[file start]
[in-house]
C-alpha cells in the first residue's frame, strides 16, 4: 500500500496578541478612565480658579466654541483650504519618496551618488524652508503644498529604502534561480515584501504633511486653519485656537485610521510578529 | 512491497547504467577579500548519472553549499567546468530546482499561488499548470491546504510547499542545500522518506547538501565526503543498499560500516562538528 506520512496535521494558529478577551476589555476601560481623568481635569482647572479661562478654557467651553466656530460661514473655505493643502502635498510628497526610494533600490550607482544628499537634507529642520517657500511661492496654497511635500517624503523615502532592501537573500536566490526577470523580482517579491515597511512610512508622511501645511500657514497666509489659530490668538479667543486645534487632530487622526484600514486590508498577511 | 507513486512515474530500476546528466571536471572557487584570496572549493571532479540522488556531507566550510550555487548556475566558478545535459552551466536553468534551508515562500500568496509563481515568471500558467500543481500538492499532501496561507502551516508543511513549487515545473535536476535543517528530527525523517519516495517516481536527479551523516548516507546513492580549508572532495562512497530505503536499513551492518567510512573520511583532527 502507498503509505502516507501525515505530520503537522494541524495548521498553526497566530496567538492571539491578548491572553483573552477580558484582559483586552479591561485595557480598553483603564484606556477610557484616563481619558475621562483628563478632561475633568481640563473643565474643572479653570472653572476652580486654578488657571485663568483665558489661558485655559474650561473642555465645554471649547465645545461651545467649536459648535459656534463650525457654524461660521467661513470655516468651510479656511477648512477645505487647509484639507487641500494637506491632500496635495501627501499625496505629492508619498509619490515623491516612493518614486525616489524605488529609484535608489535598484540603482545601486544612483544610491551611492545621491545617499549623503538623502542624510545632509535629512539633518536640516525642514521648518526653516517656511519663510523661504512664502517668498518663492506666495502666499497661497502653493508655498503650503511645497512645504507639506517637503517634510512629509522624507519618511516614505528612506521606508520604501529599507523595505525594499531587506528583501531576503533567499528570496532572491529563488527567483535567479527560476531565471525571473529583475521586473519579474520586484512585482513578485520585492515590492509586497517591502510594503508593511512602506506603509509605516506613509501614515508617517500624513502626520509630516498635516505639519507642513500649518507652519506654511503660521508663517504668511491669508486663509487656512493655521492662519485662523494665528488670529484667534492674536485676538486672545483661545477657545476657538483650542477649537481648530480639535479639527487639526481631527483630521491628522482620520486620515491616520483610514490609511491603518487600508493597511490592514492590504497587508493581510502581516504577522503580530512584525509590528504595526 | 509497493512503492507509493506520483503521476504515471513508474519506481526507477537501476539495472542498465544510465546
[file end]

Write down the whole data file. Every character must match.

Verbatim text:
[in-house]
C-alpha cells in the first residue's frame, strides 16, 4: 500500500496578541478612565480658579466654541483650504519618496551618488524652508503644498529604502534561480515584501504633511486653519485656537485610521510578529 | 512491497547504467577579500548519472553549499567546468530546482499561488499548470491546504510547499542545500522518506547538501565526503543498499560500516562538528 506520512496535521494558529478577551476589555476601560481623568481635569482647572479661562478654557467651553466656530460661514473655505493643502502635498510628497526610494533600490550607482544628499537634507529642520517657500511661492496654497511635500517624503523615502532592501537573500536566490526577470523580482517579491515597511512610512508622511501645511500657514497666509489659530490668538479667543486645534487632530487622526484600514486590508498577511 | 507513486512515474530500476546528466571536471572557487584570496572549493571532479540522488556531507566550510550555487548556475566558478545535459552551466536553468534551508515562500500568496509563481515568471500558467500543481500538492499532501496561507502551516508543511513549487515545473535536476535543517528530527525523517519516495517516481536527479551523516548516507546513492580549508572532495562512497530505503536499513551492518567510512573520511583532527 502507498503509505502516507501525515505530520503537522494541524495548521498553526497566530496567538492571539491578548491572553483573552477580558484582559483586552479591561485595557480598553483603564484606556477610557484616563481619558475621562483628563478632561475633568481640563473643565474643572479653570472653572476652580486654578488657571485663568483665558489661558485655559474650561473642555465645554471649547465645545461651545467649536459648535459656534463650525457654524461660521467661513470655516468651510479656511477648512477645505487647509484639507487641500494637506491632500496635495501627501499625496505629492508619498509619490515623491516612493518614486525616489524605488529609484535608489535598484540603482545601486544612483544610491551611492545621491545617499549623503538623502542624510545632509535629512539633518536640516525642514521648518526653516517656511519663510523661504512664502517668498518663492506666495502666499497661497502653493508655498503650503511645497512645504507639506517637503517634510512629509522624507519618511516614505528612506521606508520604501529599507523595505525594499531587506528583501531576503533567499528570496532572491529563488527567483535567479527560476531565471525571473529583475521586473519579474520586484512585482513578485520585492515590492509586497517591502510594503508593511512602506506603509509605516506613509501614515508617517500624513502626520509630516498635516505639519507642513500649518507652519506654511503660521508663517504668511491669508486663509487656512493655521492662519485662523494665528488670529484667534492674536485676538486672545483661545477657545476657538483650542477649537481648530480639535479639527487639526481631527483630521491628522482620520486620515491616520483610514490609511491603518487600508493597511490592514492590504497587508493581510502581516504577522503580530512584525509590528504595526 | 509497493512503492507509493506520483503521476504515471513508474519506481526507477537501476539495472542498465544510465546